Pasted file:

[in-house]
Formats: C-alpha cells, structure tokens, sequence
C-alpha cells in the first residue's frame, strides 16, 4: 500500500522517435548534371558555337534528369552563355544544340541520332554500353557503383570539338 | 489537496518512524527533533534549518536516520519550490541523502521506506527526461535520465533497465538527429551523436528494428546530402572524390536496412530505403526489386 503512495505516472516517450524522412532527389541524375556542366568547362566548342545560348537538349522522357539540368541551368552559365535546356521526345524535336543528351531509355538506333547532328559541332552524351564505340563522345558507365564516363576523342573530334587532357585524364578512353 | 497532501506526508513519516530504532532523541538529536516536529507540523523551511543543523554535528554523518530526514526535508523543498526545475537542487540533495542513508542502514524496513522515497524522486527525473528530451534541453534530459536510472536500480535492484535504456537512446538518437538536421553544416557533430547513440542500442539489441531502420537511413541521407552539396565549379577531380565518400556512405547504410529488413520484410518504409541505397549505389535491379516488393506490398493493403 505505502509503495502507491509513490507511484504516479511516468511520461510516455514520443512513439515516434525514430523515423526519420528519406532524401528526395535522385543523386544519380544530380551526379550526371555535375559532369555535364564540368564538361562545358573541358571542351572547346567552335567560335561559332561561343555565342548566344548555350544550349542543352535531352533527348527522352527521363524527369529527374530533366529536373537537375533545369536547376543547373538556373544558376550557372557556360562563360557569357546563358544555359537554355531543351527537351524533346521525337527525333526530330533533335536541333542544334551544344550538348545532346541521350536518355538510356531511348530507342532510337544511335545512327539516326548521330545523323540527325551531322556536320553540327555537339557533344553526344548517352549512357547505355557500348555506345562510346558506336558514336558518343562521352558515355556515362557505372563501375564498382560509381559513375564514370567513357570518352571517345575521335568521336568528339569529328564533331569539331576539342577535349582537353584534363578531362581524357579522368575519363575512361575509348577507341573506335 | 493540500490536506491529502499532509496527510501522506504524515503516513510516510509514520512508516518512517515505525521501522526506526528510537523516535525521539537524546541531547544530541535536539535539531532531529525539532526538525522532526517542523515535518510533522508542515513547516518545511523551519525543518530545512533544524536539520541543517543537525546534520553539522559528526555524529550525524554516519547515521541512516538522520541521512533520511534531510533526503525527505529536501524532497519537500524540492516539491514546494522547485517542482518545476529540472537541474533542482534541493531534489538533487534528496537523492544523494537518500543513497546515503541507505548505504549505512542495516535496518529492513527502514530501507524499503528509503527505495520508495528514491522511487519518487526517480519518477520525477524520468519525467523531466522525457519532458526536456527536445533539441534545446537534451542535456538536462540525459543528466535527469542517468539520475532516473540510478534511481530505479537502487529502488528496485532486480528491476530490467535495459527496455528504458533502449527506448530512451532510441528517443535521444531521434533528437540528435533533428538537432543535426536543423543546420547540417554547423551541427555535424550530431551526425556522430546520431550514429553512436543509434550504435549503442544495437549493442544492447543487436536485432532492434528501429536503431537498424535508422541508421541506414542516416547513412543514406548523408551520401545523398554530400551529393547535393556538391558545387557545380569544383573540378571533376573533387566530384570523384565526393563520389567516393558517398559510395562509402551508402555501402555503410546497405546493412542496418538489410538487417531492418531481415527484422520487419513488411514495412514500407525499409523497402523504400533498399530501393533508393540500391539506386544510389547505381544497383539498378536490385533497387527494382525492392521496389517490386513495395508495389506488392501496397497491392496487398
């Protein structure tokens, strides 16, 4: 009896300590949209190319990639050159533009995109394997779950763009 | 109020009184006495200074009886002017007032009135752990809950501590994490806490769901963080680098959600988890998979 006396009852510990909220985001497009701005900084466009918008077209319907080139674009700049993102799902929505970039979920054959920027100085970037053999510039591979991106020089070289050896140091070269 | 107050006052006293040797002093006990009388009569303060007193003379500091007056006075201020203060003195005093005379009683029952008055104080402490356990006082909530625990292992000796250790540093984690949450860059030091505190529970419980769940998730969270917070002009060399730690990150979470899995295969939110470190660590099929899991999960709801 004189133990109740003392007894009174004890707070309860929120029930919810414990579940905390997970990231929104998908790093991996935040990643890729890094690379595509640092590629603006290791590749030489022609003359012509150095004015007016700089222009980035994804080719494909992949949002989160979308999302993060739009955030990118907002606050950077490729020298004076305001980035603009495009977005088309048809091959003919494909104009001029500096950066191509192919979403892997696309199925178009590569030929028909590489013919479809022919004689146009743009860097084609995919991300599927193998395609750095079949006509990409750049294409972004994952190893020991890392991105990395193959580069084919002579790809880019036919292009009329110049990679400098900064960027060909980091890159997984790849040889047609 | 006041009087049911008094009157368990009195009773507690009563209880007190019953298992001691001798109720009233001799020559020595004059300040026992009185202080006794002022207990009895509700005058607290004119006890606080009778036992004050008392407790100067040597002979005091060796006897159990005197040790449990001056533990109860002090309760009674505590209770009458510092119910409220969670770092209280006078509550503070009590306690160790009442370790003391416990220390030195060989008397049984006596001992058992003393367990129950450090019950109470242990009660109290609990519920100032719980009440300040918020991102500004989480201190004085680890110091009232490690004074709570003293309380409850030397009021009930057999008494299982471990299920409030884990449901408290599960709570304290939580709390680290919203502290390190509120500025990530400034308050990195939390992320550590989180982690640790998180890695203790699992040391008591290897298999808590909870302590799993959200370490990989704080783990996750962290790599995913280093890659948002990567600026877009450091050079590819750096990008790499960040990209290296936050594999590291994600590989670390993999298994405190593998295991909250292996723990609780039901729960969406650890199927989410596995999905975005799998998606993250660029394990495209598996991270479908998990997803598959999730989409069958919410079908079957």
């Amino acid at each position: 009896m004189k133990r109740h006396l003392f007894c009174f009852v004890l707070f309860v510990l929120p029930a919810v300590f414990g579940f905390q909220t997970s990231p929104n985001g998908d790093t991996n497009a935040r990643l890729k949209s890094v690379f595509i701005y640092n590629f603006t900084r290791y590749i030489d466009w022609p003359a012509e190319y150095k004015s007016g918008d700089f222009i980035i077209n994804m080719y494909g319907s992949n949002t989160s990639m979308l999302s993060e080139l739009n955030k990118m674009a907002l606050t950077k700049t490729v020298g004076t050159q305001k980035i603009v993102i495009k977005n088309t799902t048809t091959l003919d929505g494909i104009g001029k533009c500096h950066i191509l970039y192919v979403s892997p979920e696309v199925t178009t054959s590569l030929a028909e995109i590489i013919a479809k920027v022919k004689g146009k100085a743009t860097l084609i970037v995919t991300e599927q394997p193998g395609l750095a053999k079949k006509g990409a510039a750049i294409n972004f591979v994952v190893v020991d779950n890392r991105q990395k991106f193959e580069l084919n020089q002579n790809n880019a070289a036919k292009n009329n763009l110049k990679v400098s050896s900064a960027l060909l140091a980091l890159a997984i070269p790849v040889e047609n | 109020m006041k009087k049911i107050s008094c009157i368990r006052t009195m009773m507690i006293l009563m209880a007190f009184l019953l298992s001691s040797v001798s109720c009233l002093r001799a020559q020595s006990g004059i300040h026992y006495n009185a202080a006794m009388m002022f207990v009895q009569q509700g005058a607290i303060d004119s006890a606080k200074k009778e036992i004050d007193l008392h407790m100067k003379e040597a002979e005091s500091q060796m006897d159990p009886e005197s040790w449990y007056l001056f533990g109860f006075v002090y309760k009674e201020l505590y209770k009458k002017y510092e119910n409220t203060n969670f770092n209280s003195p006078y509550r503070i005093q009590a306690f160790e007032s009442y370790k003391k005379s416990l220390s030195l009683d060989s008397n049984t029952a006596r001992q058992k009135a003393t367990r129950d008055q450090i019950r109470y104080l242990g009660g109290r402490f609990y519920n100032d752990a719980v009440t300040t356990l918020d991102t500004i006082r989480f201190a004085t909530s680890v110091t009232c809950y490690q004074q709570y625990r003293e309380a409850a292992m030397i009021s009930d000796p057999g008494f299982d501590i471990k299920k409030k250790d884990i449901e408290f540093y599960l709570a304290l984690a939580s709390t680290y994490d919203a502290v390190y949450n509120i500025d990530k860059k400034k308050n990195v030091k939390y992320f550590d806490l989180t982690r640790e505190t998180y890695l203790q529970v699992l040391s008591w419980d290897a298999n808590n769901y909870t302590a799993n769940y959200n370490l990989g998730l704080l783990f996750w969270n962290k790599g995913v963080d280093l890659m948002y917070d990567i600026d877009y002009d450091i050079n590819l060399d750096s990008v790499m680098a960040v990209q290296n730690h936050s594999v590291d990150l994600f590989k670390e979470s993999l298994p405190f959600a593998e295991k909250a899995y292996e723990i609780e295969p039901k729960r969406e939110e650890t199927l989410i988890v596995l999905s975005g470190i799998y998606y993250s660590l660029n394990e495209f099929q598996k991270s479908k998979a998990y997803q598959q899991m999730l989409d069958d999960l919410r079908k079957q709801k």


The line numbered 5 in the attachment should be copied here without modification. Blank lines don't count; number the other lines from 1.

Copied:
């Amino acid at each position: 009896m004189k133990r109740h006396l003392f007894c009174f009852v004890l707070f309860v510990l929120p029930a919810v300590f414990g579940f905390q909220t997970s990231p929104n985001g998908d790093t991996n497009a935040r990643l890729k949209s890094v690379f595509i701005y640092n590629f603006t900084r290791y590749i030489d466009w022609p003359a012509e190319y150095k004015s007016g918008d700089f222009i980035i077209n994804m080719y494909g319907s992949n949002t989160s990639m979308l999302s993060e080139l739009n955030k990118m674009a907002l606050t950077k700049t490729v020298g004076t050159q305001k980035i603009v993102i495009k977005n088309t799902t048809t091959l003919d929505g494909i104009g001029k533009c500096h950066i191509l970039y192919v979403s892997p979920e696309v199925t178009t054959s590569l030929a028909e995109i590489i013919a479809k920027v022919k004689g146009k100085a743009t860097l084609i970037v995919t991300e599927q394997p193998g395609l750095a053999k079949k006509g990409a510039a750049i294409n972004f591979v994952v190893v020991d779950n890392r991105q990395k991106f193959e580069l084919n020089q002579n790809n880019a070289a036919k292009n009329n763009l110049k990679v400098s050896s900064a960027l060909l140091a980091l890159a997984i070269p790849v040889e047609n | 109020m006041k009087k049911i107050s008094c009157i368990r006052t009195m009773m507690i006293l009563m209880a007190f009184l019953l298992s001691s040797v001798s109720c009233l002093r001799a020559q020595s006990g004059i300040h026992y006495n009185a202080a006794m009388m002022f207990v009895q009569q509700g005058a607290i303060d004119s006890a606080k200074k009778e036992i004050d007193l008392h407790m100067k003379e040597a002979e005091s500091q060796m006897d159990p009886e005197s040790w449990y007056l001056f533990g109860f006075v002090y309760k009674e201020l505590y209770k009458k002017y510092e119910n409220t203060n969670f770092n209280s003195p006078y509550r503070i005093q009590a306690f160790e007032s009442y370790k003391k005379s416990l220390s030195l009683d060989s008397n049984t029952a006596r001992q058992k009135a003393t367990r129950d008055q450090i019950r109470y104080l242990g009660g109290r402490f609990y519920n100032d752990a719980v009440t300040t356990l918020d991102t500004i006082r989480f201190a004085t909530s680890v110091t009232c809950y490690q004074q709570y625990r003293e309380a409850a292992m030397i009021s009930d000796p057999g008494f299982d501590i471990k299920k409030k250790d884990i449901e408290f540093y599960l709570a304290l984690a939580s709390t680290y994490d919203a502290v390190y949450n509120i500025d990530k860059k400034k308050n990195v030091k939390y992320f550590d806490l989180t982690r640790e505190t998180y890695l203790q529970v699992l040391s008591w419980d290897a298999n808590n769901y909870t302590a799993n769940y959200n370490l990989g998730l704080l783990f996750w969270n962290k790599g995913v963080d280093l890659m948002y917070d990567i600026d877009y002009d450091i050079n590819l060399d750096s990008v790499m680098a960040v990209q290296n730690h936050s594999v590291d990150l994600f590989k670390e979470s993999l298994p405190f959600a593998e295991k909250a899995y292996e723990i609780e295969p039901k729960r969406e939110e650890t199927l989410i988890v596995l999905s975005g470190i799998y998606y993250s660590l660029n394990e495209f099929q598996k991270s479908k998979a998990y997803q598959q899991m999730l989409d069958d999960l919410r079908k079957q709801k």